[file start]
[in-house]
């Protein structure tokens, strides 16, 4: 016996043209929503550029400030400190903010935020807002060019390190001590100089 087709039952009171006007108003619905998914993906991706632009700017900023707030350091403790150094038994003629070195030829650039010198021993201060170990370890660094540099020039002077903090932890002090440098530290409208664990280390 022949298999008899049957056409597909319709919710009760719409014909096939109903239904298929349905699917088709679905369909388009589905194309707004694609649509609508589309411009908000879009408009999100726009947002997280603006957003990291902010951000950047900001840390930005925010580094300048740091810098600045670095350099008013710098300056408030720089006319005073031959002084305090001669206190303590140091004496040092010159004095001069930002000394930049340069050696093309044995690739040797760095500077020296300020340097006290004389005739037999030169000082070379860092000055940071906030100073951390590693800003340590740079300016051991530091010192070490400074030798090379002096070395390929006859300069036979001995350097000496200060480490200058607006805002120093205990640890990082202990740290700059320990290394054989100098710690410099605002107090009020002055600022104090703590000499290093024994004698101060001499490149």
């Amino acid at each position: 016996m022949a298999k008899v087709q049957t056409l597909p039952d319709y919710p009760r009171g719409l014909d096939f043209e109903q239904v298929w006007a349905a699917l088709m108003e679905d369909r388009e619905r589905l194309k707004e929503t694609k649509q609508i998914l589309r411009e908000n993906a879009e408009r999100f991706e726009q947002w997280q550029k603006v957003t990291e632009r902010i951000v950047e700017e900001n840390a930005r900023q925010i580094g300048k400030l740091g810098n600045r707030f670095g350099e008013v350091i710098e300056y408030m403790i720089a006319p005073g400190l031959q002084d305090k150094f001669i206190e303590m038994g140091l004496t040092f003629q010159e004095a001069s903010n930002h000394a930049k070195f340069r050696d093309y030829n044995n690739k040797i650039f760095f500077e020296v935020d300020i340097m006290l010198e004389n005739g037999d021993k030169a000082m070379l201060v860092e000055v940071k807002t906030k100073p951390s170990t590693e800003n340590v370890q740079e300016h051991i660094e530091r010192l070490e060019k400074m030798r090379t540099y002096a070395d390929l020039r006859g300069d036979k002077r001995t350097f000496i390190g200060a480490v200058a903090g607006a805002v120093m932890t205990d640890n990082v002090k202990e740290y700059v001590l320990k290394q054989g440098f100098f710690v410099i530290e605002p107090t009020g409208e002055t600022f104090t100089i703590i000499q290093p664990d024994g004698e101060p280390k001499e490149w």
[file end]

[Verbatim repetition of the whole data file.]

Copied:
[in-house]
């Protein structure tokens, strides 16, 4: 016996043209929503550029400030400190903010935020807002060019390190001590100089 087709039952009171006007108003619905998914993906991706632009700017900023707030350091403790150094038994003629070195030829650039010198021993201060170990370890660094540099020039002077903090932890002090440098530290409208664990280390 022949298999008899049957056409597909319709919710009760719409014909096939109903239904298929349905699917088709679905369909388009589905194309707004694609649509609508589309411009908000879009408009999100726009947002997280603006957003990291902010951000950047900001840390930005925010580094300048740091810098600045670095350099008013710098300056408030720089006319005073031959002084305090001669206190303590140091004496040092010159004095001069930002000394930049340069050696093309044995690739040797760095500077020296300020340097006290004389005739037999030169000082070379860092000055940071906030100073951390590693800003340590740079300016051991530091010192070490400074030798090379002096070395390929006859300069036979001995350097000496200060480490200058607006805002120093205990640890990082202990740290700059320990290394054989100098710690410099605002107090009020002055600022104090703590000499290093024994004698101060001499490149």
């Amino acid at each position: 016996m022949a298999k008899v087709q049957t056409l597909p039952d319709y919710p009760r009171g719409l014909d096939f043209e109903q239904v298929w006007a349905a699917l088709m108003e679905d369909r388009e619905r589905l194309k707004e929503t694609k649509q609508i998914l589309r411009e908000n993906a879009e408009r999100f991706e726009q947002w997280q550029k603006v957003t990291e632009r902010i951000v950047e700017e900001n840390a930005r900023q925010i580094g300048k400030l740091g810098n600045r707030f670095g350099e008013v350091i710098e300056y408030m403790i720089a006319p005073g400190l031959q002084d305090k150094f001669i206190e303590m038994g140091l004496t040092f003629q010159e004095a001069s903010n930002h000394a930049k070195f340069r050696d093309y030829n044995n690739k040797i650039f760095f500077e020296v935020d300020i340097m006290l010198e004389n005739g037999d021993k030169a000082m070379l201060v860092e000055v940071k807002t906030k100073p951390s170990t590693e800003n340590v370890q740079e300016h051991i660094e530091r010192l070490e060019k400074m030798r090379t540099y002096a070395d390929l020039r006859g300069d036979k002077r001995t350097f000496i390190g200060a480490v200058a903090g607006a805002v120093m932890t205990d640890n990082v002090k202990e740290y700059v001590l320990k290394q054989g440098f100098f710690v410099i530290e605002p107090t009020g409208e002055t600022f104090t100089i703590i000499q290093p664990d024994g004698e101060p280390k001499e490149w």